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1995 – Raleigh Jet Soars

By 1995, the Raleigh Jet Enterprise’s fleet had grown to include five jets, two Gulfstreams, two Hawkers and the original Diamond Jet.  To increase liquidity, Raleigh completed the sale of its aircraft and charter operations to Petersen Publishing. 

1990s

The government’s deregulation of the Savings & Loan industry drove tremendous market liquidity and growth in the real estate industry throughout the eighties.  Financial institutions that previously were the source of home mortgages became the source of debt and capital for increasingly speculative development projects and investments.  During the same decade, the investment firm, Drexel Burnham Lambert (“DBL”), created high-yield bonds (aka “junk bonds,”) as debt source to fund both higher risk real estate transactions and corporate growth. 

This market liquidity resulted in an economic boom-time throughout the 1980’s.  In 1989, however, alarmed by these financing practices, Congress re-regulated the S&L industry through the Financial Institutions Reform Recovery and Enforcement Act (“FIRREA”) and established the Resolution Trust Corporation (“RTC”) as the workout mechanism.  Concurrently, government regulators dismantled the DBL firm.   

The collapse of these two sources of high liquidity caused a severe recession during the early nineties.  The mark-to-market policies under FIRREA resulted in the RTC take-over of nearly 450 financial institutions holding nearly $400 Billion in assets.  The RTC flooded the market with properties when it commenced liquidation of these holdings.  The value of both real estate and high-yield bonds collapsed, imperiling many other financial institutions, including Raleigh’s capital partner, ELIC, which was placed into conservatorship by the Insurance Commissioner for the State of California on April 11, 1991.  With the failure of its capital partner, the collapse of both debt and capital availability from all financial sources and the freefall in real estate values, all during a severe recession, Raleigh’s very existence came under threat.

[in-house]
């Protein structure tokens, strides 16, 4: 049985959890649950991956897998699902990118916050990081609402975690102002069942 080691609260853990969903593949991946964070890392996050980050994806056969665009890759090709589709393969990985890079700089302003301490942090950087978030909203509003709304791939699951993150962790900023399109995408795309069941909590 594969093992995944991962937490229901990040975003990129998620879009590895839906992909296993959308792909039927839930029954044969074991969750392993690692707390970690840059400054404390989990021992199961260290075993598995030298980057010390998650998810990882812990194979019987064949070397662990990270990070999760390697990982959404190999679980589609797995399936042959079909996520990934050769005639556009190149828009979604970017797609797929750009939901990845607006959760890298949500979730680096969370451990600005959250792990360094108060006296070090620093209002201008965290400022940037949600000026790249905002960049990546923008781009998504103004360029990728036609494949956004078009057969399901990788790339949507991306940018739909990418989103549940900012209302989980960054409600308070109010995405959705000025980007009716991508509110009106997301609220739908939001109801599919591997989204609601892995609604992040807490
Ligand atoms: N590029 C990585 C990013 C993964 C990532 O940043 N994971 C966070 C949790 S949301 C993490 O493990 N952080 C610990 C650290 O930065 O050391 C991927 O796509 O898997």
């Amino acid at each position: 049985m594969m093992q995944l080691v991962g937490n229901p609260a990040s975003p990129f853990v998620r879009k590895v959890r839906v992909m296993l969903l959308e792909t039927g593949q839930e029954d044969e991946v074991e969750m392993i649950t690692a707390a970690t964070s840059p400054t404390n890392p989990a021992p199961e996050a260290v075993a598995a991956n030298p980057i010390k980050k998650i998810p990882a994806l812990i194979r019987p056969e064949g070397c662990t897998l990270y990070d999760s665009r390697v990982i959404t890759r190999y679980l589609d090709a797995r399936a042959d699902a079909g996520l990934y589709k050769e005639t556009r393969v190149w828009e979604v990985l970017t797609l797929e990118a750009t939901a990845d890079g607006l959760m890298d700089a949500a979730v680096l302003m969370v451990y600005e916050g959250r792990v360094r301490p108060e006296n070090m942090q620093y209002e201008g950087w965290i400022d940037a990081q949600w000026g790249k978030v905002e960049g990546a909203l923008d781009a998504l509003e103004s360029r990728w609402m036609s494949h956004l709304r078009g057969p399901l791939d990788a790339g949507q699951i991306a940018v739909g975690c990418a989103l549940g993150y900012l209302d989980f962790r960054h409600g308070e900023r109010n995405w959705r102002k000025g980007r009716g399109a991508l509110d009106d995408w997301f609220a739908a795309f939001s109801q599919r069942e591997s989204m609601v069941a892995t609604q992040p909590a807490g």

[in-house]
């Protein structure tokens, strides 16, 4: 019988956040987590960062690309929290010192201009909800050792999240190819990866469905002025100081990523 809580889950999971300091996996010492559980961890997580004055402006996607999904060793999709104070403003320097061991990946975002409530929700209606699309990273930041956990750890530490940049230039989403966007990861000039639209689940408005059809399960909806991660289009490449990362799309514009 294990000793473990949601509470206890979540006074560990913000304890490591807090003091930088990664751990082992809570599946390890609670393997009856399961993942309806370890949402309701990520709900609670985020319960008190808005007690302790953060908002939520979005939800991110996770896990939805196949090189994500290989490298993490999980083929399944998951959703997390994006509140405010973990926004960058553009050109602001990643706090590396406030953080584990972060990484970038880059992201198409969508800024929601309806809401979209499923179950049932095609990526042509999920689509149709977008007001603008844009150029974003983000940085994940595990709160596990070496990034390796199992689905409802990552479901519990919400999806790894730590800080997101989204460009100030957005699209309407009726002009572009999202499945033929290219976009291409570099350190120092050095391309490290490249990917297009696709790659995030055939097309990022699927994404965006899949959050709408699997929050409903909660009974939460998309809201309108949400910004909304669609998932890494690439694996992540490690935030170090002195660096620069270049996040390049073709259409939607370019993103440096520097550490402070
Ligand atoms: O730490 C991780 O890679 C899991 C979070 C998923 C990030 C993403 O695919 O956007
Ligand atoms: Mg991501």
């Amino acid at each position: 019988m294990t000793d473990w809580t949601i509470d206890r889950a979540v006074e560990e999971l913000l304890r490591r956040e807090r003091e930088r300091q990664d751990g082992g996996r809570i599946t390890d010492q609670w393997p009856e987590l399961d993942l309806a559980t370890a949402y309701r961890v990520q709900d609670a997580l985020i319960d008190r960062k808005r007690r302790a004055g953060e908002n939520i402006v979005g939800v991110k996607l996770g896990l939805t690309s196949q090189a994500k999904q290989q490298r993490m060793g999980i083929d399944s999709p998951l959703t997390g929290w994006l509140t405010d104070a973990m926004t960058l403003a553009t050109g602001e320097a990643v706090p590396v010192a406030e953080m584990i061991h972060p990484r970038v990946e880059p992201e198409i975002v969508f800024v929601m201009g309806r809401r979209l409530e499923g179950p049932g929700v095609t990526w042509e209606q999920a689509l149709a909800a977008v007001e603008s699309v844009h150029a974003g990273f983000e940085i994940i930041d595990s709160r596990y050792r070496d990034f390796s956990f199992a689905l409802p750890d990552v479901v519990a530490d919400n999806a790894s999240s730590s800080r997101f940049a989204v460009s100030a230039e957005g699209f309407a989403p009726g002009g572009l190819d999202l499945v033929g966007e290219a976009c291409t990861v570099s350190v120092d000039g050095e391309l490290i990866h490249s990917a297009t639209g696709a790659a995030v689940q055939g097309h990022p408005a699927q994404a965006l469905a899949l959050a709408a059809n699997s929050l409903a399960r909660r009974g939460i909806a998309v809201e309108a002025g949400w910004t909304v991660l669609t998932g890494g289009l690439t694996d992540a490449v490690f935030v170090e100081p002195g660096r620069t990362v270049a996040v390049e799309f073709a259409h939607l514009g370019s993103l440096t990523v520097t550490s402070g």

Raleigh faced challenges on many fronts and none of the success of the 35 previous years of operations prepared the company and its executives for this decade.  Nonetheless, the company team buckled down and worked countless hours to successfully navigate the company through these perilous times.

As part of the “old guard,” Raleigh’s extensive real estate partnerships with Executive Life were closely scrutinized by the California Receivership Court overseeing the liquidation of ELIC.  Despite claimed challenges to its conduct by the California Insurance Commissioner, Raleigh and its executives were found by the court to have conducted themselves with the highest levels of integrity and professionalism.  Sufficiently so that Raleigh was able to play a key role in the disposition of multiple assets and was well compensated for its efforts.

Concurrently with managing the impact of the collapse of its financial partner, the team at Raleigh had to take aggressive steps to stabilize the company’s finances.

1989 – Entourage LA

At the close of the 1980’s, Raleigh also launched a luxury furniture company, Entourage LA. The line was launched in collaboration with the company’s longstanding, resident interior designer, Tom Mahew.